The lobster froth was very light and foamy, with a subtle flavor.  I'm not sure I could have identified it as lobster if I hadn't been told.

I was impressed by how well these components all worked together, highlighting different aspects of the scallop.  The chorizo brought out a meaty aspect, the corn puree brought out the sweetness, and the foam accented the delicateness.  Really a wonderfully composed dish.  If the scallop had been cooked a tiny bit less, this would have been a home run.  My second favorite savory dish of the meal.
Palette cleanser: avocado lime lollipop.
To prepare for the main course, we were brought a palette cleanser.  These were frozen avocado lime sorbet lollipops.  They were cold, creamy from the avocado, with a nice lime flavor.

They were presented slightly awkwardly - we were each supposed to take one, eat it, and then give the stick back immediately, so the server stood there expectantly watching us and waiting for the stick back.  I couldn't really take the time to take a photo, write down what it was, and savor and appreciate it.  But I'm likely the annoying exception (that said, I think every table around us had someone with a full size camera taking photos of their food, where I was just taking quick snaps with my phone!).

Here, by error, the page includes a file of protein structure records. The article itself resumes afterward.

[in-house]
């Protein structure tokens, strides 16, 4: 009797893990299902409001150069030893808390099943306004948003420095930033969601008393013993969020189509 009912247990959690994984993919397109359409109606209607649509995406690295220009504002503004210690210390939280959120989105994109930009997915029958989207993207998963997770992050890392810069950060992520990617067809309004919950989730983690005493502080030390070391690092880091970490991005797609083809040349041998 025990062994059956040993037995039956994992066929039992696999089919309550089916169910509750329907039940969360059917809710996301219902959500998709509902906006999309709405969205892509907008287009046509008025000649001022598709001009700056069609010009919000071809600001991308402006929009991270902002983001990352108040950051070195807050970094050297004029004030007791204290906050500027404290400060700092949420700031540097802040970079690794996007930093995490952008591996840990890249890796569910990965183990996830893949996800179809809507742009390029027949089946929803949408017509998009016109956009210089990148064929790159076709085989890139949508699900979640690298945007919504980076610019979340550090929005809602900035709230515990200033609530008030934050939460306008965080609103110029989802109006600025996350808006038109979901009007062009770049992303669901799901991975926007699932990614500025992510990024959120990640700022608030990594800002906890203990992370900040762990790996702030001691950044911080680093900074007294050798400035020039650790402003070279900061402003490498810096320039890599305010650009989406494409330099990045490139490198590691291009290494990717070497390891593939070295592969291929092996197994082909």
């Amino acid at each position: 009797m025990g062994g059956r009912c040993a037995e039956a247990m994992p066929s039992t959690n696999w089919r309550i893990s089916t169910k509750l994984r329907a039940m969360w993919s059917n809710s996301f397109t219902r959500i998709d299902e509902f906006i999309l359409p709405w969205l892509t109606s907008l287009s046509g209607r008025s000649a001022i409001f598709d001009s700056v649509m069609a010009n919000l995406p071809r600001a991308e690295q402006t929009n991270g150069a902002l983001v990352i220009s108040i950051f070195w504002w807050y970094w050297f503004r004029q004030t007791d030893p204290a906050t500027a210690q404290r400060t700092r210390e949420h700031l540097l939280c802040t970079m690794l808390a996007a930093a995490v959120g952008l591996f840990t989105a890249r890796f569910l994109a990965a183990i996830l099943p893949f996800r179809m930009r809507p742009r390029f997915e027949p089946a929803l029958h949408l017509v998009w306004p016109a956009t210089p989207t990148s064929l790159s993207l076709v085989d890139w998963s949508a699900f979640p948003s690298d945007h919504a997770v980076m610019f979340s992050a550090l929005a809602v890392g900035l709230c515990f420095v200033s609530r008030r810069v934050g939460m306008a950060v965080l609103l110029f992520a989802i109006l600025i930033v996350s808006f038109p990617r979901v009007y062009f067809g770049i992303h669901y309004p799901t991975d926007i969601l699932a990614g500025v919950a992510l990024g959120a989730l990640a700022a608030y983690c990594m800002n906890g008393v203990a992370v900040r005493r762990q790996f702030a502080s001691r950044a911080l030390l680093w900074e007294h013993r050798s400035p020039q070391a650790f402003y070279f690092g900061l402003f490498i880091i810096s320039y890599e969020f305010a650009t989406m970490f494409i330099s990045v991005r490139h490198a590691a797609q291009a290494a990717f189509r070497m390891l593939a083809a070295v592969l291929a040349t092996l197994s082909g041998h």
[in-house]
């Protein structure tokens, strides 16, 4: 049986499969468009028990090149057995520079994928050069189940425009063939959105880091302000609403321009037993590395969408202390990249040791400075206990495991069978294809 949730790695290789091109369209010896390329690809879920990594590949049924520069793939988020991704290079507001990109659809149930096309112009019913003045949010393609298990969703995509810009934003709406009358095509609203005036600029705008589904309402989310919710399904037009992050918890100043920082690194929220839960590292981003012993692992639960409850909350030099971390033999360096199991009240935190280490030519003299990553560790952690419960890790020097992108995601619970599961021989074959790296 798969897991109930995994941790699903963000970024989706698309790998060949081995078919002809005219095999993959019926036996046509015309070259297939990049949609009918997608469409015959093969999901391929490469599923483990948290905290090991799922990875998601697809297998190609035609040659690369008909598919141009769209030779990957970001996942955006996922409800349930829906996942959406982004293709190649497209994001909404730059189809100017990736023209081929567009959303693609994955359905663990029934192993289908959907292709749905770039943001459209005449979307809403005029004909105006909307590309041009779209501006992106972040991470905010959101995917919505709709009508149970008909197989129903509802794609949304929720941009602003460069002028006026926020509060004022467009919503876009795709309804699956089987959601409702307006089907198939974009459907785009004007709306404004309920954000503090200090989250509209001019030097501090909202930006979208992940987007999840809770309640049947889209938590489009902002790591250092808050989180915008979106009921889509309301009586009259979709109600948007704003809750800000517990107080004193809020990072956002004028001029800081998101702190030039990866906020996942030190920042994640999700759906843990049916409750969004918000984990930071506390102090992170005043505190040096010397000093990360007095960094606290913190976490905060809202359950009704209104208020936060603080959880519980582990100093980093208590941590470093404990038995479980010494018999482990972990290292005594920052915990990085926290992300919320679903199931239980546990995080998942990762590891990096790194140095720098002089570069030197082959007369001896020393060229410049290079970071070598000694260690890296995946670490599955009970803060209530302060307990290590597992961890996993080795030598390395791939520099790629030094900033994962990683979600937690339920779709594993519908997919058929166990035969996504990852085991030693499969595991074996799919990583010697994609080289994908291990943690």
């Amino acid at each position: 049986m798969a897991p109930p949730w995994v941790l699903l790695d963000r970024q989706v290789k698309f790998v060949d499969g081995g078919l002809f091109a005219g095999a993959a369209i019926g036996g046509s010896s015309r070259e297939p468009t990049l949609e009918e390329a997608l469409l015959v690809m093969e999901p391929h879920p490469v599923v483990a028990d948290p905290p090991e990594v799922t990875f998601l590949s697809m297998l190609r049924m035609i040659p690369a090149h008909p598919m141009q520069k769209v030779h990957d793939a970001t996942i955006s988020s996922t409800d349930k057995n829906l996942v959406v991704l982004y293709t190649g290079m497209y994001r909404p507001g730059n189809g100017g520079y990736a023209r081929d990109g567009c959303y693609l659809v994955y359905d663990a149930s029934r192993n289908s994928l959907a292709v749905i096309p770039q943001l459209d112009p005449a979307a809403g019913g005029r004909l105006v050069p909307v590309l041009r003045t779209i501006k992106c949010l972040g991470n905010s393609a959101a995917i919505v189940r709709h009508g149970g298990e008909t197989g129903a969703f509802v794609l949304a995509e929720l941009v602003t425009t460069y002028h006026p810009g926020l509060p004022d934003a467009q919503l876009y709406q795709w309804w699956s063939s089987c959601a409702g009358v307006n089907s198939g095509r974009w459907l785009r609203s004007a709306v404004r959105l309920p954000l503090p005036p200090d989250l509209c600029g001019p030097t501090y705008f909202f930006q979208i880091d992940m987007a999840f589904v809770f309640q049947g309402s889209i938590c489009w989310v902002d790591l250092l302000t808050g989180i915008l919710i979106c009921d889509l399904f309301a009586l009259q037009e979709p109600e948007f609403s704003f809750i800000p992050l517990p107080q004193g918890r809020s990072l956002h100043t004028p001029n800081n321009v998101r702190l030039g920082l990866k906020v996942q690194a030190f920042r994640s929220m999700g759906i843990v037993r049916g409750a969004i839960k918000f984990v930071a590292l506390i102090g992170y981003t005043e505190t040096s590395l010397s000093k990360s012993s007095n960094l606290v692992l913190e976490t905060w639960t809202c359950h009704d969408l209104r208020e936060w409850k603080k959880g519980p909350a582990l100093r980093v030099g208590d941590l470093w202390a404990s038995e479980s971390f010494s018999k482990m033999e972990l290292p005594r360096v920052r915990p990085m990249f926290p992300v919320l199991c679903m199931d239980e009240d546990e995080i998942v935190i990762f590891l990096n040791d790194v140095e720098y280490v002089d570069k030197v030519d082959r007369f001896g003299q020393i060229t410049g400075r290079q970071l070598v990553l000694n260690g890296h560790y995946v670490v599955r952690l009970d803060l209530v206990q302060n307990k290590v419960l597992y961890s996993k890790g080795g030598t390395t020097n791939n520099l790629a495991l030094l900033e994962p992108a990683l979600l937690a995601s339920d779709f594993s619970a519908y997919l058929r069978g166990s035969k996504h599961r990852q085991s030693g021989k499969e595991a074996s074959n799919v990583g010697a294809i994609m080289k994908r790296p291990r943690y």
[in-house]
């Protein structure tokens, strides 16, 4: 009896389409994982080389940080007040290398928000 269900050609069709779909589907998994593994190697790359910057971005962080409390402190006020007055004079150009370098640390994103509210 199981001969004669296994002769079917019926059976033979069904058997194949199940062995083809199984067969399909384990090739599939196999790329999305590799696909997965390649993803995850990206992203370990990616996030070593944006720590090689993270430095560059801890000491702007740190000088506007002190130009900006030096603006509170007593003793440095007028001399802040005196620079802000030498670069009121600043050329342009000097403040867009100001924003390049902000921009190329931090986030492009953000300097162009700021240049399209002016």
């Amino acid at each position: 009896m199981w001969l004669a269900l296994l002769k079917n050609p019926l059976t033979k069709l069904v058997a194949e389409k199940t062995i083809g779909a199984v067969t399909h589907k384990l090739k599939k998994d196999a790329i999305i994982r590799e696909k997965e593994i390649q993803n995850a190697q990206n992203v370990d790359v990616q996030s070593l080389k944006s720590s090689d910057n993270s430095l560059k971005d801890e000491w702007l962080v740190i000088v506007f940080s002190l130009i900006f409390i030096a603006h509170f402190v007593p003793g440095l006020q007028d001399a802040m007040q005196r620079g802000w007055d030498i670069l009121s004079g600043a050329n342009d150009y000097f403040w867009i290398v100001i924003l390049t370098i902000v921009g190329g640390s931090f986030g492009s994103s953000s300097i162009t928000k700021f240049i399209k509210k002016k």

I liked the idea here, particularly the cold aspect to it, and the sorbet lollipop was cute, but the actual execution didn't seem like much of a palette cleanser, as it was pretty rich from the avocado and not very refreshing.
Seared Beef Cheek with Tonburi, Green and Black Garlic, Lotus Root, Natural Jelly
This was the main dish my dining companions selected.

I haven't ever really cared for beef cheeks, mostly due to their texture, which is often kinda gummy or slimy.  However, this beef was incredibly tender, with a fantastic crust on it.  The flavor was very pronounced, very ... beefy.